Tuesday is World Asthma Day (WAD) and the theme will be “You Can Control Your Asthma,” continuing the focus on the positive theme introduced for WAD 2007 and consistent with the emphasis on asthma control set out in the latest versions of guideline documents. In addition, on WAD 2011, The Global Initiative for Asthma (GINA) will launch the next phase of its campaign to reduce asthma hospitalizations 50% worldwide by 2015. This builds on the “You Can Control Your Asthma” theme, as better asthma control means fewer hospitalizations.
Each year GINA chooses a theme and organizes preparation and distribution of World Asthma Day materials and resources. World Asthma Day activities are organized in each country by health care professionals, educators, and members of the public who want to help reduce the burden of asthma.
The first World Asthma Day, in 1998, was celebrated in more than 35 countries in conjunction with the first World Asthma Meeting held in Barcelona, Spain. Participation has increased with each World Asthma Day held since then, and the day has become one of the world’s most important asthma awareness and education events.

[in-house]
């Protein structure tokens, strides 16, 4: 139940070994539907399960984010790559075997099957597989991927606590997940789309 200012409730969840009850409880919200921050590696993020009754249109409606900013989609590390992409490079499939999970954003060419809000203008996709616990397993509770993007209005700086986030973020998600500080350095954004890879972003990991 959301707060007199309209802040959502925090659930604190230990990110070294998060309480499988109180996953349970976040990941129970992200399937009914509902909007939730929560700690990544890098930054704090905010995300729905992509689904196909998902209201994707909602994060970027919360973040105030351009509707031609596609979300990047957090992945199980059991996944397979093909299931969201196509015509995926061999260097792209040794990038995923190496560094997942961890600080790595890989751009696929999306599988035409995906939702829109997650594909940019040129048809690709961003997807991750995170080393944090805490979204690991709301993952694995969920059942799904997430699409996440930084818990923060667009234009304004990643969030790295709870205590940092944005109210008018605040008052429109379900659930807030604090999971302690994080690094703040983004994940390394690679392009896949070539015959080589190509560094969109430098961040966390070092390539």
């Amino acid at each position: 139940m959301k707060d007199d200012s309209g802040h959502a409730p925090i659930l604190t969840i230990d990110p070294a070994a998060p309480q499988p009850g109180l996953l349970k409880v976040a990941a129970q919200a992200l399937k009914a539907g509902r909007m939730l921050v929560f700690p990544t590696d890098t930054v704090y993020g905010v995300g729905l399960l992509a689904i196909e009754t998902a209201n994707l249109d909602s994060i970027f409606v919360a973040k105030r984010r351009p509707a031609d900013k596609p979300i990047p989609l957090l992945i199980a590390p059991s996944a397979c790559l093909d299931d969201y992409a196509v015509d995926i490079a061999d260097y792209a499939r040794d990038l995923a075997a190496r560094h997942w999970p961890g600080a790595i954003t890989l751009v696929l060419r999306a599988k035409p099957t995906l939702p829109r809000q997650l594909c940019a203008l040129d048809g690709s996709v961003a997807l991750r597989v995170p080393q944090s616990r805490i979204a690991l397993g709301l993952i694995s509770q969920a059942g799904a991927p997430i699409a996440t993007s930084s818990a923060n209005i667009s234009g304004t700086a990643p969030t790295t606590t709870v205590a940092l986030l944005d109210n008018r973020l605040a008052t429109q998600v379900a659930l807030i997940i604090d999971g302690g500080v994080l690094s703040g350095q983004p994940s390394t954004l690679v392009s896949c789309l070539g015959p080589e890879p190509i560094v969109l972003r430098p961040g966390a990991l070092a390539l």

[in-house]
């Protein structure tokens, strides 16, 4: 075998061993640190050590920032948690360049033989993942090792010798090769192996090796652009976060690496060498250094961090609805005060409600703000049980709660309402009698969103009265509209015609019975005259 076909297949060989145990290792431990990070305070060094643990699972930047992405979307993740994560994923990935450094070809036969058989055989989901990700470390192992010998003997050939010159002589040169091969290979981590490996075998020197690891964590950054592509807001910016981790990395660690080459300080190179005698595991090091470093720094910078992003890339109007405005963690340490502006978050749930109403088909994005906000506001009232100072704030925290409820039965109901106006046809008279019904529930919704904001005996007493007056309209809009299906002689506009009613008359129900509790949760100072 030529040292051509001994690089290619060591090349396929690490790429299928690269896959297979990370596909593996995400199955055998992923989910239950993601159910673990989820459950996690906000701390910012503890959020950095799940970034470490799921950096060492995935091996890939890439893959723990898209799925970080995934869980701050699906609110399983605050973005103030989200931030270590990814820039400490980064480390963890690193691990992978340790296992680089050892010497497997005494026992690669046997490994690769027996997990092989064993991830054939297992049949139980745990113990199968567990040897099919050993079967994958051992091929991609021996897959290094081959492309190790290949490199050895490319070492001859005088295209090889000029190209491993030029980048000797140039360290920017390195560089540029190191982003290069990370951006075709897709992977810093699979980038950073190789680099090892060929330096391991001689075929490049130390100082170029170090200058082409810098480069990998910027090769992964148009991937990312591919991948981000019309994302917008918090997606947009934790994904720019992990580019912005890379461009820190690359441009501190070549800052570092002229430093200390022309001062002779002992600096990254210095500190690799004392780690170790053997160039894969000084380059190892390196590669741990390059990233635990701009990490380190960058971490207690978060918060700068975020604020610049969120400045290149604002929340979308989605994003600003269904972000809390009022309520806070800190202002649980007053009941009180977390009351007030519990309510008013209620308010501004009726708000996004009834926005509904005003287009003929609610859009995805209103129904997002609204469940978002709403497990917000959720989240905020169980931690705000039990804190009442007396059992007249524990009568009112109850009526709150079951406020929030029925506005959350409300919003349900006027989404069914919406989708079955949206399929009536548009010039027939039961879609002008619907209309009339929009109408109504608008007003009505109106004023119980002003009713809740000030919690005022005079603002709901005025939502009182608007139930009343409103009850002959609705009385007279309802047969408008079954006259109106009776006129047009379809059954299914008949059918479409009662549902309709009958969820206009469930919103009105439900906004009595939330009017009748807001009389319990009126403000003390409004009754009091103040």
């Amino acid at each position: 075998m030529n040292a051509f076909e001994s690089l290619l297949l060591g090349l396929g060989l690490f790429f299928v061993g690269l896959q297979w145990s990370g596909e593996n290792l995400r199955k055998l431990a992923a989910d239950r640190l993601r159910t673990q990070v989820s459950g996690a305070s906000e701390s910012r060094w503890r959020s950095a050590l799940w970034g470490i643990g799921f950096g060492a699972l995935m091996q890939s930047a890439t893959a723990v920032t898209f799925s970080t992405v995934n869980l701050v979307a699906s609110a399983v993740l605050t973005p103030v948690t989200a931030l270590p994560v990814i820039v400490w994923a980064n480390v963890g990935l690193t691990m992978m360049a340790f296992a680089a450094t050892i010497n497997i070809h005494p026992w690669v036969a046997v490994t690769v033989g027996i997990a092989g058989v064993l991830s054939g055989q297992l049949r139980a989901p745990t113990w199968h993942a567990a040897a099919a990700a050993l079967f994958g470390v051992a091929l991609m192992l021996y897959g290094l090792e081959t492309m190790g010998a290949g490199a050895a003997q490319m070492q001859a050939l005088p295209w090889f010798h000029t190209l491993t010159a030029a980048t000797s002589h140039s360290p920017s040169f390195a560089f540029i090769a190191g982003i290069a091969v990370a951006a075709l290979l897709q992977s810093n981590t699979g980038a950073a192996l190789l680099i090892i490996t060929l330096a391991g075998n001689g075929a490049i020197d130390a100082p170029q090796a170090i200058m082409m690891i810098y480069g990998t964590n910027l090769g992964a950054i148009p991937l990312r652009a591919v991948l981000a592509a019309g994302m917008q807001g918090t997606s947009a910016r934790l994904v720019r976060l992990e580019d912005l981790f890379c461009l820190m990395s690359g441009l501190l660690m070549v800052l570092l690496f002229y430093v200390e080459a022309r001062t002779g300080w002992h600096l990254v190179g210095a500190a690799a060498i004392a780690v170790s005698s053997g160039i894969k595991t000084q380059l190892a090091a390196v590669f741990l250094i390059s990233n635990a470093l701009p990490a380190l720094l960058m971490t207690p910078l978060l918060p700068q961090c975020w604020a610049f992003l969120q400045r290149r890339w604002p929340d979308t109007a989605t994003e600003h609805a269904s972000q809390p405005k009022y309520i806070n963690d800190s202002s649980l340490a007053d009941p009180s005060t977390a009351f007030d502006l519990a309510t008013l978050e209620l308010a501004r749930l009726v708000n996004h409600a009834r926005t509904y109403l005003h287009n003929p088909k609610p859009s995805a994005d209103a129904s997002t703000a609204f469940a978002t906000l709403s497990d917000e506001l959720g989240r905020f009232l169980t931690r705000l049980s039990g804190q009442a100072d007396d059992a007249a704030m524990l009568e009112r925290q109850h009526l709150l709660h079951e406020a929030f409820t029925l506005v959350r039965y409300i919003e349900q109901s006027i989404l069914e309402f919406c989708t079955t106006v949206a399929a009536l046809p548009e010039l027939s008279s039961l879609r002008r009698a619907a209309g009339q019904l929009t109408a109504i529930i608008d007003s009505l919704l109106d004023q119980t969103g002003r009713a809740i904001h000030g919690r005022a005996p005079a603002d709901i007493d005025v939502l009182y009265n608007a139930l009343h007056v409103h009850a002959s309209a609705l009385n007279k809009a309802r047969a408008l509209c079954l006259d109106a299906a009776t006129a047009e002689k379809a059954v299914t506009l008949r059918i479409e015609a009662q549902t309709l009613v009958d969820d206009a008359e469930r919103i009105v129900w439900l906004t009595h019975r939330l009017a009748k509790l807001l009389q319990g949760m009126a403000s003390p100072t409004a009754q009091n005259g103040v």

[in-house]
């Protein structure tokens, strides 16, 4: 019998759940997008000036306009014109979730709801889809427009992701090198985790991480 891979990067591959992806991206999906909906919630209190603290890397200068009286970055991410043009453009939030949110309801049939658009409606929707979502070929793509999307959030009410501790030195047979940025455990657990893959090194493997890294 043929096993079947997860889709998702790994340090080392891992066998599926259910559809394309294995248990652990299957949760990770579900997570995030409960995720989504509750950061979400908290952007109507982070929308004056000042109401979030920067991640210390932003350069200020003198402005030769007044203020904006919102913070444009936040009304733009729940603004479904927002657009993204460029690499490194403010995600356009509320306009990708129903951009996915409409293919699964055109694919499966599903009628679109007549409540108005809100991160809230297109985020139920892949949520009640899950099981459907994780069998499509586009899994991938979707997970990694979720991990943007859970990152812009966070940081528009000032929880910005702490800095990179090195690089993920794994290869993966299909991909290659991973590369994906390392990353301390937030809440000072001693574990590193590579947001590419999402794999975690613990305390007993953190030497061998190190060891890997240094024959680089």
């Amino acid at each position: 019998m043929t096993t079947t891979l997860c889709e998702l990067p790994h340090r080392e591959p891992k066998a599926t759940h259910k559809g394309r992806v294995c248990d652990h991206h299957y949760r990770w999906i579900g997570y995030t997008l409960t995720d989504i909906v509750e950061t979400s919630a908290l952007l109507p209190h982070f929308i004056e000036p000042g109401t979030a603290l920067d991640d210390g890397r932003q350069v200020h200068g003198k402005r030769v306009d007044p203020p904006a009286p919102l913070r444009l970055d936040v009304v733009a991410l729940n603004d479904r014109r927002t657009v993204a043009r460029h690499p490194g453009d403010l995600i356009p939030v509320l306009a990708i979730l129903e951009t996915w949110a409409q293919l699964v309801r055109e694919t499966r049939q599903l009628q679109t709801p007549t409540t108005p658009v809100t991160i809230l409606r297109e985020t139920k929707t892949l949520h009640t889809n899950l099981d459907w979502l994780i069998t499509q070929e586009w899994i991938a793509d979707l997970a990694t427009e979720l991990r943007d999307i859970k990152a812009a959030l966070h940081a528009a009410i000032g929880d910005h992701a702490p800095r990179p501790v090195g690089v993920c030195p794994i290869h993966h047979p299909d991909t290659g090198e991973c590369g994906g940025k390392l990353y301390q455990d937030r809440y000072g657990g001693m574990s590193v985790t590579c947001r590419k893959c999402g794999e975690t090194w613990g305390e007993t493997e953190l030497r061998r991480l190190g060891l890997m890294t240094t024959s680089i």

According to the World Health Organization 235 million people suffer from asthma, and asthma is the most common chronic disease among children.
Asthma is not just a public health problem for high income countries: it occurs in all countries regardless of level of development. Over 80% of asthma deaths occur in low and lower-middle income countries.
Asthma is under-diagnosed and under-treated, creating a substantial burden to individuals and families and possibly restricting individuals’ activities for a lifetime.
During an asthma attack, the lining of the bronchial tubes swell, causing the airways to narrow and reducing the flow of air into and out of the lungs. Recurrent asthma symptoms frequently cause sleeplessness, daytime fatigue, reduced activity levels and school and work absenteeism. Asthma has a relatively low fatality rate compared to other chronic diseases.
Sometimes, asthma symptoms are mild and go away on their own or after minimal treatment with an asthma medicine. Other times, symptoms continue to get worse. When symptoms get more intense and/or more symptoms occur, you’re having an asthma attack. Asthma attacks also are called flare-ups or exacerbations.
It’s important to treat symptoms when you first notice them. This will help prevent the symptoms from worsening and causing a severe asthma attack. Severe asthma attacks may require emergency care, and they can be fatal.
Written by Sy Kraft